A: One of my biggest hurdles in the manuscript was making the ‘Gretel’ storyline seem plausible. Initially it felt so nuts – a woman pretending to be a totally different person on dates. Until I realised, to some extent, we all behave that way when we’re trying to find a romantic partner. We’re all pretending to be what we believe is romantically acceptable – hiding all the darker, more complex parts of us, under a rug and hoping our crush never finds out what we’re really like. Once I got there, the story got much easier to write.
Q: What was the publishing journey like for your American debut?
A: I’ve actually had over ten books published in England, but this is my first American deal! So the journey has been a mixture of huge highs, and then general disappointments. The US market is a huge deal, and I’m delighted to have finally been published there. I think I owe a LOT of Fleabag. She has whetted US audience’s appetite for the slightly more cynical sharpness a lot of UK writers use.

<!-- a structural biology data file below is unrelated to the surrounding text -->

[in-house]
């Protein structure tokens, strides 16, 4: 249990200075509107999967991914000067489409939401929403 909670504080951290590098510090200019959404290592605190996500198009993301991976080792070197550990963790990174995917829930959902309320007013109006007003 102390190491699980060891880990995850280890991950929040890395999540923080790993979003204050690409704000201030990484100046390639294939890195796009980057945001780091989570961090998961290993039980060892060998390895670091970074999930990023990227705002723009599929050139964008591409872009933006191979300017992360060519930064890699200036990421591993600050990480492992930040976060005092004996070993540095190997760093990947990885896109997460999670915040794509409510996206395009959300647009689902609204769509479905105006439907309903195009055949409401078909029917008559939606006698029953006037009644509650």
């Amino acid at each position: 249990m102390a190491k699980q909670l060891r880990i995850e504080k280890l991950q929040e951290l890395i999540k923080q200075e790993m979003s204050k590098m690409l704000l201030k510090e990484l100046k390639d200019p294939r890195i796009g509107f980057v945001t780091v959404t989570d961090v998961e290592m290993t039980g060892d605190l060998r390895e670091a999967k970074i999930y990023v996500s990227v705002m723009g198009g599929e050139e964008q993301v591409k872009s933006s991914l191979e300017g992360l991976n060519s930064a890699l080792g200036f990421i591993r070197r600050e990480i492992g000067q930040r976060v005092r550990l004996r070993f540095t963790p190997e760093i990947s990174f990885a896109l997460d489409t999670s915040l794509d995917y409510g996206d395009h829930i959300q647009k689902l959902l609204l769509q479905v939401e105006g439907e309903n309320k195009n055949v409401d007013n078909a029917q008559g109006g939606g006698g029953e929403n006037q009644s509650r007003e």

Q: Describe your writing style using three words.
A: Confronting emotional honesty
Q: What is your advice for aspiring writers?
A: You do you. There’s no point comparing yourself to other writers. You will never be able to write like them, because you’re not them. So embrace that only you can write how you write, and that’s special, and, if you believe in your voice and your story, one day someone will be comparing themselves to you!
Q: What future projects do you have coming out soon?
A: I actually have a Young Adult book coming out in the US in December called ‘It Only Happens In The Movies’ It’s about two teenagers who fall in love working in a small-town cinema, and how real love is never how it comes across in romantic films.
Q: Where can readers find you and your work online?
A: I’m on Instagram at lot – hollybourneYA.